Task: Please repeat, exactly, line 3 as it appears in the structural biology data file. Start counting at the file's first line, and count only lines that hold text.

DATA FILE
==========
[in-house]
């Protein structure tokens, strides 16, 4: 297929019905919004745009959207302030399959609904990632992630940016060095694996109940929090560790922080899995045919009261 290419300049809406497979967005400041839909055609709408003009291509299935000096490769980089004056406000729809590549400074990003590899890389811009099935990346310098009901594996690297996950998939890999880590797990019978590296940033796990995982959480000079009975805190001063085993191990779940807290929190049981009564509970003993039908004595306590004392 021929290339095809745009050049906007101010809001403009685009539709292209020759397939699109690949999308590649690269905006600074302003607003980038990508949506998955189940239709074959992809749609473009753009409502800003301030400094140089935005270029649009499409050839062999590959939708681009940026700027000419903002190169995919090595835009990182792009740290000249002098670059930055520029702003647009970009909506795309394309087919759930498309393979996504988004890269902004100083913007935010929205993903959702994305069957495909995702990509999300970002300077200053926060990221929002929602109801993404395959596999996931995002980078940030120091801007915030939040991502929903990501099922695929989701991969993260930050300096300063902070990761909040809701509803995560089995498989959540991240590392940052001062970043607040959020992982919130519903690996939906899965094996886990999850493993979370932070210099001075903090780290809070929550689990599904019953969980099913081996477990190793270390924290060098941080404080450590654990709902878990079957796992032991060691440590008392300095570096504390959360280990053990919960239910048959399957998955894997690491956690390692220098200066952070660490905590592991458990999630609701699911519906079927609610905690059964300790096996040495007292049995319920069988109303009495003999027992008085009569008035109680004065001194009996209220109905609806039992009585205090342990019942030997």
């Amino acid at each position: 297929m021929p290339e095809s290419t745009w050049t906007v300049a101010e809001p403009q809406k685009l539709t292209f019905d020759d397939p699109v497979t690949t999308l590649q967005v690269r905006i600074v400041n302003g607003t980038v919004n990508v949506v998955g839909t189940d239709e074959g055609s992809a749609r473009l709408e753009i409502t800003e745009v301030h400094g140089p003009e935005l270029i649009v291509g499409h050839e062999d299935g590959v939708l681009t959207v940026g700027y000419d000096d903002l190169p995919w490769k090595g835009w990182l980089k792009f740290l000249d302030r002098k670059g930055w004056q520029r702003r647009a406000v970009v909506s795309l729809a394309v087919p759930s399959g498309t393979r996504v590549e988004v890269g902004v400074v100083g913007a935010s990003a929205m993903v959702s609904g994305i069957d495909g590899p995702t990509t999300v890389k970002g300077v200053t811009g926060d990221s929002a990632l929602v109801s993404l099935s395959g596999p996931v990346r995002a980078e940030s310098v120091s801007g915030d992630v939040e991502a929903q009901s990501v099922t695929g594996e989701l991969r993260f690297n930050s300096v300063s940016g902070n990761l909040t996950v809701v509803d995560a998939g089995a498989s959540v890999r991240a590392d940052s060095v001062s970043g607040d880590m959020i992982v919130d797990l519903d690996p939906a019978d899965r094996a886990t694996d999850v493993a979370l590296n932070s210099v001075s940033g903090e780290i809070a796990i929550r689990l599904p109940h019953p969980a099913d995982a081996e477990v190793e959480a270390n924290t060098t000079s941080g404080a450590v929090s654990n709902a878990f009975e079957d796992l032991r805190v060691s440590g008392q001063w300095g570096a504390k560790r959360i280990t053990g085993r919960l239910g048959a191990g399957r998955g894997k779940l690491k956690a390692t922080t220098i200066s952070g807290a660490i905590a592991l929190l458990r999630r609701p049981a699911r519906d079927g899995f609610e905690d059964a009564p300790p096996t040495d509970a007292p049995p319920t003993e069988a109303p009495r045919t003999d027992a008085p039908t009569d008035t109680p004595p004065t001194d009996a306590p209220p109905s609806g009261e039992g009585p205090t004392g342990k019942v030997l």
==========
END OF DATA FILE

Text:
């Amino acid at each position: 297929m021929p290339e095809s290419t745009w050049t906007v300049a101010e809001p403009q809406k685009l539709t292209f019905d020759d397939p699109v497979t690949t999308l590649q967005v690269r905006i600074v400041n302003g607003t980038v919004n990508v949506v998955g839909t189940d239709e074959g055609s992809a749609r473009l709408e753009i409502t800003e745009v301030h400094g140089p003009e935005l270029i649009v291509g499409h050839e062999d299935g590959v939708l681009t959207v940026g700027y000419d000096d903002l190169p995919w490769k090595g835009w990182l980089k792009f740290l000249d302030r002098k670059g930055w004056q520029r702003r647009a406000v970009v909506s795309l729809a394309v087919p759930s399959g498309t393979r996504v590549e988004v890269g902004v400074v100083g913007a935010s990003a929205m993903v959702s609904g994305i069957d495909g590899p995702t990509t999300v890389k970002g300077v200053t811009g926060d990221s929002a990632l929602v109801s993404l099935s395959g596999p996931v990346r995002a980078e940030s310098v120091s801007g915030d992630v939040e991502a929903q009901s990501v099922t695929g594996e989701l991969r993260f690297n930050s300096v300063s940016g902070n990761l909040t996950v809701v509803d995560a998939g089995a498989s959540v890999r991240a590392d940052s060095v001062s970043g607040d880590m959020i992982v919130d797990l519903d690996p939906a019978d899965r094996a886990t694996d999850v493993a979370l590296n932070s210099v001075s940033g903090e780290i809070a796990i929550r689990l599904p109940h019953p969980a099913d995982a081996e477990v190793e959480a270390n924290t060098t000079s941080g404080a450590v929090s654990n709902a878990f009975e079957d796992l032991r805190v060691s440590g008392q001063w300095g570096a504390k560790r959360i280990t053990g085993r919960l239910g048959a191990g399957r998955g894997k779940l690491k956690a390692t922080t220098i200066s952070g807290a660490i905590a592991l929190l458990r999630r609701p049981a699911r519906d079927g899995f609610e905690d059964a009564p300790p096996t040495d509970a007292p049995p319920t003993e069988a109303p009495r045919t003999d027992a008085p039908t009569d008035t109680p004595p004065t001194d009996a306590p209220p109905s609806g009261e039992g009585p205090t004392g342990k019942v030997l």